Okotoks’s Active Transportation Strategy

In the Town of Okotoks, council and administration work closely together to encourage a healthy active lifestyle for residents and visitors alike.

“I give kudos to council. Council is extremely supportive of promoting healthy options for our community members, and they continue to support what we do,” says Okotoks community programs and events manager, Janette Messer.

A Communities ChooseWell 2017 Developing Healthy Policies Award winner, Okotoks is focused on improving ‘active transportation’ opportunities for walking and cycling, creating a healthier, more active culture in this community of nearly 29,000 south of Calgary. Under the town’s active transportation strategy, adopted by council in 2015, Okotoks has made active transportation one of its priorities.

Okotoks boasts more than 80 kms of pathways throughout the townsite and in the Sheep River valley. To increase pathway system accessibility, the town has committed to removing snow from the pathway system not only during the week, but also on weekends, to reduce barriers and encourage more people to head outside for fresh air and physical activity.

The town has also implemented its active transportation strategy in two new subdivision developments, which were designed in consultation with the developers to increase the amount of green and naturalized spaces, and include walkable, accessible, barrier-free neighborhoods with good lighting.

Council, which has recognized the importance of safe and caring communities, provides support for the Okotoks Neighborhood Connector Program, which was established to connect Okotoks residents with their neighbors. “Studies have shown that connected neighborhoods are healthier neighborhoods,” Messer says, noting that more social neighborhoods are safer, more caring, healthier and more fun- because as people get to know each other, they’re more likely to host neighborhood gatherings such as street parties, block parties, skating parties and other events. “It’s supporting community connections. It’s really maintaining that small town feel.”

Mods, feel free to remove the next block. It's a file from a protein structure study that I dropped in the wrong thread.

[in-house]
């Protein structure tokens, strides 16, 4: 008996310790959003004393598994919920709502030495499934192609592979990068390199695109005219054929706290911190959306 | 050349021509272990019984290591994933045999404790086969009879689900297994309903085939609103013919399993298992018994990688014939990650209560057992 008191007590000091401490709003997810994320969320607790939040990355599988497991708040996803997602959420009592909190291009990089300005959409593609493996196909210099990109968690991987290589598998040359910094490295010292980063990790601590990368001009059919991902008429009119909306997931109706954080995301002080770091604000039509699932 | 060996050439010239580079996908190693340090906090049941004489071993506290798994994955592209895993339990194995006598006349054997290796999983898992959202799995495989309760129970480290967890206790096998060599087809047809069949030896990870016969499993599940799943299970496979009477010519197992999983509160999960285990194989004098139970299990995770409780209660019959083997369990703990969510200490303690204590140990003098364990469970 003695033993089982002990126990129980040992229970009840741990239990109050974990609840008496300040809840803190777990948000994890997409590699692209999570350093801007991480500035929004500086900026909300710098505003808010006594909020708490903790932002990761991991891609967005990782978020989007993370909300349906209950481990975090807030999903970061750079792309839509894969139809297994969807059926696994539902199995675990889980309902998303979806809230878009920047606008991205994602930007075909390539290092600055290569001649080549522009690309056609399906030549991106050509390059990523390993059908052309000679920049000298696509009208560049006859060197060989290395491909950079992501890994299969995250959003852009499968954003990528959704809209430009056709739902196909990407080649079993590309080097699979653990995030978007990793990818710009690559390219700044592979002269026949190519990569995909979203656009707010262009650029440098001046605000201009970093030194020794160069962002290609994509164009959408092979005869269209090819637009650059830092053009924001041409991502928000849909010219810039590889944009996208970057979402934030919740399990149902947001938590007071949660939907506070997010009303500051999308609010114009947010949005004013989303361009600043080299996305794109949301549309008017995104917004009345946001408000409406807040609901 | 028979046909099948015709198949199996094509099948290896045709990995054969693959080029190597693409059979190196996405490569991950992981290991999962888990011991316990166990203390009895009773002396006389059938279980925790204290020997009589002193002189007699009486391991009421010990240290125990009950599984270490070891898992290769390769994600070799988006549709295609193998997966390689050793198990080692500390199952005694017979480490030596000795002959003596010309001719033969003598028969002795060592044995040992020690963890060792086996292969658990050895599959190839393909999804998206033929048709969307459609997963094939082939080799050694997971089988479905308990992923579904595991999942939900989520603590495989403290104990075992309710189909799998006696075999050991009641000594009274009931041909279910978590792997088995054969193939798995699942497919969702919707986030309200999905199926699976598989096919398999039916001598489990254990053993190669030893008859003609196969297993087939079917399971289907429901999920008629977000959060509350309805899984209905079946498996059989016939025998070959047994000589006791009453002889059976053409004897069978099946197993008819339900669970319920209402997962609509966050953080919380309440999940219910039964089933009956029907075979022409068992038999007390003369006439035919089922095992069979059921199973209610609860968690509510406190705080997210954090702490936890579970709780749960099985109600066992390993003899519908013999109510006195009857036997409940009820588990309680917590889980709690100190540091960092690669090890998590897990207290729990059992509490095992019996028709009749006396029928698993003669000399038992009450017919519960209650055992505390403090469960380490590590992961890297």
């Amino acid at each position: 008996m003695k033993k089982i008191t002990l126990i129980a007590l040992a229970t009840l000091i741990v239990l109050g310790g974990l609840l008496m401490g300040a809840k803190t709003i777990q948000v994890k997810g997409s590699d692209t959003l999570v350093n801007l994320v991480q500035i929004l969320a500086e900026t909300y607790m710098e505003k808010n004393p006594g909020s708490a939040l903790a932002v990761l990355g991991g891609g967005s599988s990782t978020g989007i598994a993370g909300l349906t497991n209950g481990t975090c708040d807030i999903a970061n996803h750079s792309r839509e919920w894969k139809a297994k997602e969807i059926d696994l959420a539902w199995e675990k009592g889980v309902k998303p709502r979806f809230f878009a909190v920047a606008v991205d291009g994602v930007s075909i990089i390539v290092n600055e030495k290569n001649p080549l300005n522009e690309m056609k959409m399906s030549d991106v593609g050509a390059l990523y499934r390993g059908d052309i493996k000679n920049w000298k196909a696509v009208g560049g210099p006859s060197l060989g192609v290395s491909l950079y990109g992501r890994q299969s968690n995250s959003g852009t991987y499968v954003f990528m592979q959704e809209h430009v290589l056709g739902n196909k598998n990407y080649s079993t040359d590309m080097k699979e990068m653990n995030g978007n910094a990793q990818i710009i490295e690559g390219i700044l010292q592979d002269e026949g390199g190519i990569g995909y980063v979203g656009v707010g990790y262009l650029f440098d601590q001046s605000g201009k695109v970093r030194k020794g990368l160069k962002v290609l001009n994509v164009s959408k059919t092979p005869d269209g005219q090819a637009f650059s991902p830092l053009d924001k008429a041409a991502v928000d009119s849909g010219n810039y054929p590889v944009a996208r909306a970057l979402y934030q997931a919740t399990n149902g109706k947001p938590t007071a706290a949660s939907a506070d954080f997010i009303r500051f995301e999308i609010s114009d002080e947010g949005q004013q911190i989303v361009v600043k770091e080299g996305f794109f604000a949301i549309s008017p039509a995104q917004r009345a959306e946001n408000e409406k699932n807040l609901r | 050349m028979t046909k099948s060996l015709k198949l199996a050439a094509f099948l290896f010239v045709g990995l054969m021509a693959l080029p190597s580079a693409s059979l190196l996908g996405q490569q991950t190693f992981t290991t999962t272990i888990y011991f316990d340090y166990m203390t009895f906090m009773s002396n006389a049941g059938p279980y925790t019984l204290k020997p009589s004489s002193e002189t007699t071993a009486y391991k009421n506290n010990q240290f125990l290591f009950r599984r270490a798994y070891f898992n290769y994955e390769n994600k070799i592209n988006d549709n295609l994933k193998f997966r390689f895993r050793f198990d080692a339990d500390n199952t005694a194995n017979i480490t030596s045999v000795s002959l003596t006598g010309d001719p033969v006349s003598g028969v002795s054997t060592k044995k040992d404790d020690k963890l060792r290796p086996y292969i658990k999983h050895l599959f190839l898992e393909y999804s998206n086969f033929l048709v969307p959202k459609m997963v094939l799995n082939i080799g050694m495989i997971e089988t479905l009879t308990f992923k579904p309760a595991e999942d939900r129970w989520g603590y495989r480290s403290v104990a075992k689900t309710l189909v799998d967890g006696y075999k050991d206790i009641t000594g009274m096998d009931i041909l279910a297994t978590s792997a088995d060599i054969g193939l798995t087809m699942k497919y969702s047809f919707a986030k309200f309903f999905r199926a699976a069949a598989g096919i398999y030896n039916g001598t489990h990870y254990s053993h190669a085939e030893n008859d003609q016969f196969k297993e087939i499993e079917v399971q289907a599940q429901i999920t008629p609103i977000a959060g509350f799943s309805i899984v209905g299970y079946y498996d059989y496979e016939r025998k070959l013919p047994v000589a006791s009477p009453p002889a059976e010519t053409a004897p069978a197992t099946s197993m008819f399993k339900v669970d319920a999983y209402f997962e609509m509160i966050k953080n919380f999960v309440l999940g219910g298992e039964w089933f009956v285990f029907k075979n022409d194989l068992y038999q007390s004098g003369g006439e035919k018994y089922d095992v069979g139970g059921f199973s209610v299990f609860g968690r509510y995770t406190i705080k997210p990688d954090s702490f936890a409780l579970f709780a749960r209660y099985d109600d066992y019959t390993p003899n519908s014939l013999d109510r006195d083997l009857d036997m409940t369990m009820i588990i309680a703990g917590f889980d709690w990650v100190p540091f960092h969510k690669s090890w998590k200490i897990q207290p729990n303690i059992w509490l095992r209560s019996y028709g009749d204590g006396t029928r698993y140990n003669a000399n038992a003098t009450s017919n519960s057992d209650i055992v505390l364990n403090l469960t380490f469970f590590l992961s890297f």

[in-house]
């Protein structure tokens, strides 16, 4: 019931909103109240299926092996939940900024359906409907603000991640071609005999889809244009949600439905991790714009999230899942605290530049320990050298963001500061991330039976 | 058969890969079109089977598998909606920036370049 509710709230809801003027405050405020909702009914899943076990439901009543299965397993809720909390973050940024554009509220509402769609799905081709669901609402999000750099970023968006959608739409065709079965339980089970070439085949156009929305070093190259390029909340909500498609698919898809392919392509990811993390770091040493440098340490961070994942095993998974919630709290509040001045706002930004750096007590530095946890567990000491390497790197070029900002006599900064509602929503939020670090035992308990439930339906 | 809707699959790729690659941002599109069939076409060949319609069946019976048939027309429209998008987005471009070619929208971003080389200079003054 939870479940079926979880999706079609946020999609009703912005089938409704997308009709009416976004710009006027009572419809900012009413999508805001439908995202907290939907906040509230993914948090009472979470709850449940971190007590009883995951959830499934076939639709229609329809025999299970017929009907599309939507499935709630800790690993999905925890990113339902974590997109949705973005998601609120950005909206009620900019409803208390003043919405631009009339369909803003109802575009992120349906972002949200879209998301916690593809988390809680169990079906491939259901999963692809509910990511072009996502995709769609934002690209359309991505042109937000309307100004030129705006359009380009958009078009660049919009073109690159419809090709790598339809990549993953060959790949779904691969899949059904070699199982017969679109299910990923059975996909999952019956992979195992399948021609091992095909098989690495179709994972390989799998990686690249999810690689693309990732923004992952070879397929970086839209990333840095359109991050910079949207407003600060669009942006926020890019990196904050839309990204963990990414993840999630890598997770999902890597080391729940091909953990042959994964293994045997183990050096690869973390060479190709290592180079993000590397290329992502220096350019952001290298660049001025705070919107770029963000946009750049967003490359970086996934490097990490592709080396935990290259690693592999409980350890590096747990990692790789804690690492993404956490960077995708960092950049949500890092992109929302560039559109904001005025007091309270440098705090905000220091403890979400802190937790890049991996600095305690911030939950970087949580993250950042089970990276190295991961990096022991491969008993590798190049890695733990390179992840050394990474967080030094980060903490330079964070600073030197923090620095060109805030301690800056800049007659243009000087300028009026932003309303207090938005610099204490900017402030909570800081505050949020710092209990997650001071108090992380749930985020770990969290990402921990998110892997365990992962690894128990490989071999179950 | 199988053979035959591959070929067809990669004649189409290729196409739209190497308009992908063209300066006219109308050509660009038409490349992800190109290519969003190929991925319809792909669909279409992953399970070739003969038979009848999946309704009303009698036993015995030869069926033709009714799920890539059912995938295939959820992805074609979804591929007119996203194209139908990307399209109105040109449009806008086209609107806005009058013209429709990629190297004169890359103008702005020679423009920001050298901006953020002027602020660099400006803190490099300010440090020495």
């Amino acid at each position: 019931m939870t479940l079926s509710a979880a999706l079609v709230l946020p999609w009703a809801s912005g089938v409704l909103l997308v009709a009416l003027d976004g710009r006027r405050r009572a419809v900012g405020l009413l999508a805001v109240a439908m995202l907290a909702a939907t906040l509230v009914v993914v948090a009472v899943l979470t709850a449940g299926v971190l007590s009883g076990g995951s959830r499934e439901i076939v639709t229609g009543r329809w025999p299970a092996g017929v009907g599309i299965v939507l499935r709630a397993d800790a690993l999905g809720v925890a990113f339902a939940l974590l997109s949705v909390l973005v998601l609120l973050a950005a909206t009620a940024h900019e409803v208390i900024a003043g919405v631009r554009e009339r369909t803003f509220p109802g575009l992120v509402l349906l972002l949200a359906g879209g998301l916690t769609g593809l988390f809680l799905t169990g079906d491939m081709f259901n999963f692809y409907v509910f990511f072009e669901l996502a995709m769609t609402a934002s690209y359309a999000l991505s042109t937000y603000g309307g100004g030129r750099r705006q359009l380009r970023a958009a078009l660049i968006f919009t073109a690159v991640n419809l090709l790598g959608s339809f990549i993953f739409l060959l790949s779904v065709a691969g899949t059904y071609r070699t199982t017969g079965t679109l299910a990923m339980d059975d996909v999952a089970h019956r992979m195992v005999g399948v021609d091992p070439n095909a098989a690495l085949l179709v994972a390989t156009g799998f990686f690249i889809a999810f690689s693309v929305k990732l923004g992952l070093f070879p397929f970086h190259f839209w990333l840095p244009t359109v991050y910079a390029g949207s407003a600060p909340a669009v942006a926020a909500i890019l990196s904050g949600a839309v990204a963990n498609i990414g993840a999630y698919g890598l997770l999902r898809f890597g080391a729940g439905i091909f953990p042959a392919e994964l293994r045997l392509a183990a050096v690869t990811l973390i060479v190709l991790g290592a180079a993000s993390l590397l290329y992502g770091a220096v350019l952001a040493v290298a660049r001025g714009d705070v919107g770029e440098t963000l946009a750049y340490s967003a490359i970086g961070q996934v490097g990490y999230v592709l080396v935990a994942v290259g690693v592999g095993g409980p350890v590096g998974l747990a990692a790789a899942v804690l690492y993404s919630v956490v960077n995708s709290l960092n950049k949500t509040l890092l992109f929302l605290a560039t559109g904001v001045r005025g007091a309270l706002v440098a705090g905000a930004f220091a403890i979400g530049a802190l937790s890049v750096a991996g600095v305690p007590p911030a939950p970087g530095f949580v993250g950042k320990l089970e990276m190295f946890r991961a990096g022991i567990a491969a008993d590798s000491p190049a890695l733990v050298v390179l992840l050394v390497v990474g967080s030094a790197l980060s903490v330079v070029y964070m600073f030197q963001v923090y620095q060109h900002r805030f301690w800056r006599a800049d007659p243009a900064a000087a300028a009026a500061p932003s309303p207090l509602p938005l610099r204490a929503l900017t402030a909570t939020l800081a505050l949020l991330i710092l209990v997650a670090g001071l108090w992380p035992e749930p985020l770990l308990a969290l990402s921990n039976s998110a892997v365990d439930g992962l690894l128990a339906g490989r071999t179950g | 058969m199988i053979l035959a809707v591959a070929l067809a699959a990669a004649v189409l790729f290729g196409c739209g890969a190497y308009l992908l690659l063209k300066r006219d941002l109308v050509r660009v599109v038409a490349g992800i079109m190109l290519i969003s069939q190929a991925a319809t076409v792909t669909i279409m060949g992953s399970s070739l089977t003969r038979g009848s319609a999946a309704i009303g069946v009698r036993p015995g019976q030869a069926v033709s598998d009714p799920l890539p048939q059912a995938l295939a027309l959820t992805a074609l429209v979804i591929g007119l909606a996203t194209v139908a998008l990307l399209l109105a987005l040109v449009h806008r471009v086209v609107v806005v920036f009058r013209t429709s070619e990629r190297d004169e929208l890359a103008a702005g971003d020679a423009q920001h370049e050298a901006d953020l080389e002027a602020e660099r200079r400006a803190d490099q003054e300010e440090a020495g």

In five years’ time, if all goes well, Messer thinks Okotoks will be healthier and even more connected.

The Town of Okotoks continues to be committed to providing a wide range of opportunities to citizens, such as organized programs and access to recreational facilities, at no charge or for a nominal fee. It’s important to provide residents with access to quality programs, and “ensure accessibility to programs, so that paying for health is not a barrier to participating,” Messer says.

There are also plenty of free and low cost activities to enjoy during special events and celebrations throughout the year, such as Canada Day and Family Day, among many others.

The town wants people of all ages to be active, from people ages 55-plus, to students. To this end, Okotoks provides a ‘Grade 5 Gets Active’ recreation centre pass for all Grade 5 students, with free drop-in activities such as swimming, skating and gym time. The town offers the same type of pass for Grade 8 students, ‘Active 8s.’

Okotoks town council is committed to providing top-class facilities and access to affordable and free options on an ongoing basis. At Pason Centennial Arena, for example, the town has just completed an expansion to provide additional opportunities for ice time, with the addition of a second NHL sized ice as well as a leisure ice.

Healthy eating is an important part of a healthy community, and community services staff have been working with the recreation centre concession operator to increase healthy food and drink options at the Okotoks Recreation Centre and Pason Centennial Arena.